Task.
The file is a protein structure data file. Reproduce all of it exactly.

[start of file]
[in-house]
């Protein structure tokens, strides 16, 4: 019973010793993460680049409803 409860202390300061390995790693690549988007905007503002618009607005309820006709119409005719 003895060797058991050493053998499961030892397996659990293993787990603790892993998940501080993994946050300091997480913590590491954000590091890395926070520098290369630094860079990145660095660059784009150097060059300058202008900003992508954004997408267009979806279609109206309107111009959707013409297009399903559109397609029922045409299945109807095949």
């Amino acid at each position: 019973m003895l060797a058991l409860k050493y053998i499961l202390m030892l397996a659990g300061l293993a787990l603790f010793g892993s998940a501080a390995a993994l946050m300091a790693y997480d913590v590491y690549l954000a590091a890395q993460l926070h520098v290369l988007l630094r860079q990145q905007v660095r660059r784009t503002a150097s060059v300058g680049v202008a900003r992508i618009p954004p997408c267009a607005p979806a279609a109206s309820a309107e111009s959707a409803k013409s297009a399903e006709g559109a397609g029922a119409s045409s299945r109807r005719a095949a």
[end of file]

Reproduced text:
[in-house]
């Protein structure tokens, strides 16, 4: 019973010793993460680049409803 409860202390300061390995790693690549988007905007503002618009607005309820006709119409005719 003895060797058991050493053998499961030892397996659990293993787990603790892993998940501080993994946050300091997480913590590491954000590091890395926070520098290369630094860079990145660095660059784009150097060059300058202008900003992508954004997408267009979806279609109206309107111009959707013409297009399903559109397609029922045409299945109807095949």
């Amino acid at each position: 019973m003895l060797a058991l409860k050493y053998i499961l202390m030892l397996a659990g300061l293993a787990l603790f010793g892993s998940a501080a390995a993994l946050m300091a790693y997480d913590v590491y690549l954000a590091a890395q993460l926070h520098v290369l988007l630094r860079q990145q905007v660095r660059r784009t503002a150097s060059v300058g680049v202008a900003r992508i618009p954004p997408c267009a607005p979806a279609a109206s309820a309107e111009s959707a409803k013409s297009a399903e006709g559109a397609g029922a119409s045409s299945r109807r005719a095949a």